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Controversy arises as Kew Gardens and Natural History Museum announce plans to relocate collections away from London, sparking accusations of “cultural vandalism”.

This facility aims to become a leading research center by housing some of the most significant collections of historical, botanical, and zoological samples from the UK. The British Museum, Royal Botanical Gardens at Kew, and Natural History Museum in London will contribute millions of ancient mosaics, sculptures, plant specimens, and fossil remains to be relocated to Reading University’s Thames Valley Science Park in Shinfield, Berkshire.

According to senior staff members of museums, due to London’s old buildings, deteriorating storage areas, and expensive land prices, the only viable solution to safeguard the growing number of scientific and cultural artifacts and to improve accessibility for researchers is to relocate outside of the M25. The estimated cost for this move could exceed 500 million pounds.

However, not everyone has embraced this extensive housing initiative. It has sparked considerable controversy among certain groups, with experts condemning the proposals as destructive to cultural and scientific preservation. Some have also accused Kew and the NHM management of pressuring employees to agree to the collection rehousing plan.

A petition with over 15,000 signatures at Kew urges management to reconsider their decision to relocate the 170-year-old herbarium to the new science park. Among the signatories is Sir Ghillean Prance, a former director of Kew, who expressed his disappointment with the relocation of the collection that holds over 7 million specimens of dried and pressed plants from various regions.

The herbarium, located in the heart of Kew, is among the oldest in the world and plays a vital role in the connection between the collection and the rest of the botanic gardens. Currently, it is bustling with botanists and researchers from around the globe who utilize this crucial plant collection. Relocating the herbarium to a remote location would greatly diminish its value.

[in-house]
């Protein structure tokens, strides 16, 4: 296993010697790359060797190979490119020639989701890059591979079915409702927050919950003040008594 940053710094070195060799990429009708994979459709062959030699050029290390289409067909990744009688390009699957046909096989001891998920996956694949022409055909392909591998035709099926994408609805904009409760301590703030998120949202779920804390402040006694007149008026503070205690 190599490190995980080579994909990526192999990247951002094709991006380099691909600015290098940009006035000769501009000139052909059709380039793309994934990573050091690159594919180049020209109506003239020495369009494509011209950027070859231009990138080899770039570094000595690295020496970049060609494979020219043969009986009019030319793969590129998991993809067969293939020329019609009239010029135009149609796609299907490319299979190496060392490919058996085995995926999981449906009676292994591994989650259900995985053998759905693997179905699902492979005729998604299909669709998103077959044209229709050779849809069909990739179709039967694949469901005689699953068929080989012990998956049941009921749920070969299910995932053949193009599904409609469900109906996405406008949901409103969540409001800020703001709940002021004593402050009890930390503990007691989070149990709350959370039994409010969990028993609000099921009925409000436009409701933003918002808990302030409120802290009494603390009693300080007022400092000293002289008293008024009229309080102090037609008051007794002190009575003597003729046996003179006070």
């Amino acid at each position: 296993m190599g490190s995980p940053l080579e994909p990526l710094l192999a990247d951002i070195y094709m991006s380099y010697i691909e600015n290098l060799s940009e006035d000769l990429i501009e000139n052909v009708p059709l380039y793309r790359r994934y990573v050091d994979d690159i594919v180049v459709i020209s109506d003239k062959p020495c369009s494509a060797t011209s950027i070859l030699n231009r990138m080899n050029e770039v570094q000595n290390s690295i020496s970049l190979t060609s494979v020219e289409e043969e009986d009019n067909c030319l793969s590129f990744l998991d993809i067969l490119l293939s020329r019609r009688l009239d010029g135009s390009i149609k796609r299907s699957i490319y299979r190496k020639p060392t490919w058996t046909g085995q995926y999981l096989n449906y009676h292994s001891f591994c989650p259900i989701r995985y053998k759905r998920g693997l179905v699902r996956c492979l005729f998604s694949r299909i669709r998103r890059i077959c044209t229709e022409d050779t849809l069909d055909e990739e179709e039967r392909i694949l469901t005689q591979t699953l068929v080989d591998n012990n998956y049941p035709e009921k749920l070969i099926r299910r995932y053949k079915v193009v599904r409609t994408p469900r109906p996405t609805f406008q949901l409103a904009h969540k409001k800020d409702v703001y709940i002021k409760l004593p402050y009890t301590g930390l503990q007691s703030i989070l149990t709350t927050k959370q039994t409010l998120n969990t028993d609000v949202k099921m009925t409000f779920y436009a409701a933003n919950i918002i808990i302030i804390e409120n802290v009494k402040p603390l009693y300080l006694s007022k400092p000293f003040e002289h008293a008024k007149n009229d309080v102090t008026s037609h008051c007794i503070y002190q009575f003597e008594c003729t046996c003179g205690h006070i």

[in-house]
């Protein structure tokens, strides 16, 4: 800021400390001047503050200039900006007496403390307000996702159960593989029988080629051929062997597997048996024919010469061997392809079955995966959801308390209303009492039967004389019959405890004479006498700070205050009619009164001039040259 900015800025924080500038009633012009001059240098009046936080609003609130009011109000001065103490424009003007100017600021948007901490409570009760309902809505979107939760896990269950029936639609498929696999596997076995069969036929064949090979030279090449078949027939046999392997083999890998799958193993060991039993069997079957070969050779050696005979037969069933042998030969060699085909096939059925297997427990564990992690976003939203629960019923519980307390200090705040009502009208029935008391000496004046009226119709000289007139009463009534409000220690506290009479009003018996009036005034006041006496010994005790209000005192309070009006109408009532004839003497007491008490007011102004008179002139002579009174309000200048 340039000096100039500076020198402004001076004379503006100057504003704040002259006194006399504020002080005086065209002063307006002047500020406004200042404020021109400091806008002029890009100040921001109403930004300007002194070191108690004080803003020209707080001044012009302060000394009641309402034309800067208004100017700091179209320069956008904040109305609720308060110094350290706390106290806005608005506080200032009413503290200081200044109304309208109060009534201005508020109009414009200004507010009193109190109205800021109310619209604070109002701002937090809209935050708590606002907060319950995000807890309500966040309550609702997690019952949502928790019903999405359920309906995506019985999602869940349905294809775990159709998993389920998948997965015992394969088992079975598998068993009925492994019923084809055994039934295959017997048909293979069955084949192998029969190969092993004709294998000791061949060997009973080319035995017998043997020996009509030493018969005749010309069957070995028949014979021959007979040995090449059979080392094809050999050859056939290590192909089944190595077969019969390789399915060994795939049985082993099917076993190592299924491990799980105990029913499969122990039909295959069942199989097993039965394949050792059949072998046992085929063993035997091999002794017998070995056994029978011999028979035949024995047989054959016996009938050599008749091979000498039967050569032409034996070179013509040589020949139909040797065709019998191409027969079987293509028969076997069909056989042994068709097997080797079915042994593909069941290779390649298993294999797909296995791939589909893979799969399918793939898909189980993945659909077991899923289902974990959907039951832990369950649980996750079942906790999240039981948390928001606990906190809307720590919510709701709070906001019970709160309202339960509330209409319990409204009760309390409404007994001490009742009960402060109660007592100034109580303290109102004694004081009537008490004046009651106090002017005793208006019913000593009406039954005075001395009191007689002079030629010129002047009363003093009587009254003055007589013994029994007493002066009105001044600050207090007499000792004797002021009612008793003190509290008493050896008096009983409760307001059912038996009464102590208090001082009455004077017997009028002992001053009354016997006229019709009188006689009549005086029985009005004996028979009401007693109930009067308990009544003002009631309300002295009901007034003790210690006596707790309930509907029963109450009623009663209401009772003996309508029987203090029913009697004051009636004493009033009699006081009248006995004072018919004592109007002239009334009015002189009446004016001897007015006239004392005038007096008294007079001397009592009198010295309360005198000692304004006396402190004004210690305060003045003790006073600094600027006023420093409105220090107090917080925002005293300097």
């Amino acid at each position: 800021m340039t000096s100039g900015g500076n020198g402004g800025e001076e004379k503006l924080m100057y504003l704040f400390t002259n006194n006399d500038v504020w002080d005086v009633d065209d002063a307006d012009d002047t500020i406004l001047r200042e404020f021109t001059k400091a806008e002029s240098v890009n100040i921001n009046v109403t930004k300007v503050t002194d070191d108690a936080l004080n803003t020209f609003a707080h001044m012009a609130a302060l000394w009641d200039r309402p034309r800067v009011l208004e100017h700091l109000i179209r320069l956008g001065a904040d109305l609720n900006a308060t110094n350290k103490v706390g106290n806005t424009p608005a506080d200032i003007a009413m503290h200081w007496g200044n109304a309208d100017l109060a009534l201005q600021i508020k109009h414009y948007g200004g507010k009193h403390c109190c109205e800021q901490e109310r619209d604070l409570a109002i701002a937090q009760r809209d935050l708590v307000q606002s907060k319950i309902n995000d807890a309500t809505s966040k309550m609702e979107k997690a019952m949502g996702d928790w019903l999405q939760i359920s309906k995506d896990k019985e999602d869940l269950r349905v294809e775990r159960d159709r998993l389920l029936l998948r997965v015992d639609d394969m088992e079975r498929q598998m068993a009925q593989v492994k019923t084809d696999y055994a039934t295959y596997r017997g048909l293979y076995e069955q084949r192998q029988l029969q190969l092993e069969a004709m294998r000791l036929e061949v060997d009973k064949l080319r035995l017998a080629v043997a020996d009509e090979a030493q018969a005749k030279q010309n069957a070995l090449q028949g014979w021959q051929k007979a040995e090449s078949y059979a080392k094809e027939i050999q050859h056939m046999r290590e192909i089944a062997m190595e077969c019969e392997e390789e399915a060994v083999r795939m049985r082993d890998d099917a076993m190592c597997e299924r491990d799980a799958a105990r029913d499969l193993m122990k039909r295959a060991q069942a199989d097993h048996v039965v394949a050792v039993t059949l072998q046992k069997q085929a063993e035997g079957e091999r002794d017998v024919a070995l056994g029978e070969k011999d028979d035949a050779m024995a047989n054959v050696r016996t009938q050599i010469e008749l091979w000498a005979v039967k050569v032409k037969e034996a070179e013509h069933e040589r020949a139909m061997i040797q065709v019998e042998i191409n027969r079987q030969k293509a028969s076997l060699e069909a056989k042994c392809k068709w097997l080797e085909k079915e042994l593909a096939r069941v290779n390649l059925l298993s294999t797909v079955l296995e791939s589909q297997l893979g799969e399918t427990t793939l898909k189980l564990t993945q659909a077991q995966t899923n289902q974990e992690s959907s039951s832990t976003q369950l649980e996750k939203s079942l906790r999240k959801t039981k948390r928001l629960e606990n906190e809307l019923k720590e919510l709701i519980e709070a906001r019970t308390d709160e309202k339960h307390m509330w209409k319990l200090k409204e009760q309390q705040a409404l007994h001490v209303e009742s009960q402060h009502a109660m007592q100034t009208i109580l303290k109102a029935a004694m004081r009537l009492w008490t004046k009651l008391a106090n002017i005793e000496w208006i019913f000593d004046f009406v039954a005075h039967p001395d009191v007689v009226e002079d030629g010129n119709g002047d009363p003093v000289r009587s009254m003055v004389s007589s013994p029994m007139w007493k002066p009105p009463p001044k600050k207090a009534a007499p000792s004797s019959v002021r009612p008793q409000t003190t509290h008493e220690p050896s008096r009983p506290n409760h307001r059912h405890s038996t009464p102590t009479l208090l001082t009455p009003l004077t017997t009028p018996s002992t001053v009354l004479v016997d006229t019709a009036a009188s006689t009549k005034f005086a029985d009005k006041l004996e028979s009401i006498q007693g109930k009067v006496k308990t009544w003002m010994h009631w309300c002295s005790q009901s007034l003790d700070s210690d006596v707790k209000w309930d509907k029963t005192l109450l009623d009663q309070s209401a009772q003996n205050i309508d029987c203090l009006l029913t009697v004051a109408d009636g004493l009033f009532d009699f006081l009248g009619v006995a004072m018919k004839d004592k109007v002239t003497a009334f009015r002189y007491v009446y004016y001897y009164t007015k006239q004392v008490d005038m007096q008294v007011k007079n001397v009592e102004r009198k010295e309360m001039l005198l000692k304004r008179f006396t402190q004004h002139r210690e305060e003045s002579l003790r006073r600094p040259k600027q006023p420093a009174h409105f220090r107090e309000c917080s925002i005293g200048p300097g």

Some individuals believe that moving the herbarium could disrupt the efforts of scientists who are already overwhelmed with the task of identifying and protecting plants amidst growing biodiversity loss worldwide. Prance, a scientist, also expressed the significance of this herbarium, which contains original specimens used in naming plant species. He believes it should remain a central part of Kew.

The managers at Kew disagree with these critiques. They claim that the existing herbarium building has already undergone six expansions since it was initially used to store the gardens’ plant collection in 1856. However, constructing a new building would be challenging due to strict construction limitations as Kew is recognized as a world heritage site. Moreover, there is an increasing threat of flooding from the nearby River Thames, and the current building is also at risk of potential fires in the future, similar to the one that devastated the National Museum of Brazil in 2018.

According to Prof Alexandre Antonelli, director of science at Kew, our plans for a cutting-edge science facility will not only enhance Britain’s standing in botanical research and innovation, but also enable us to uncover the mysteries of these specimens in the years to come.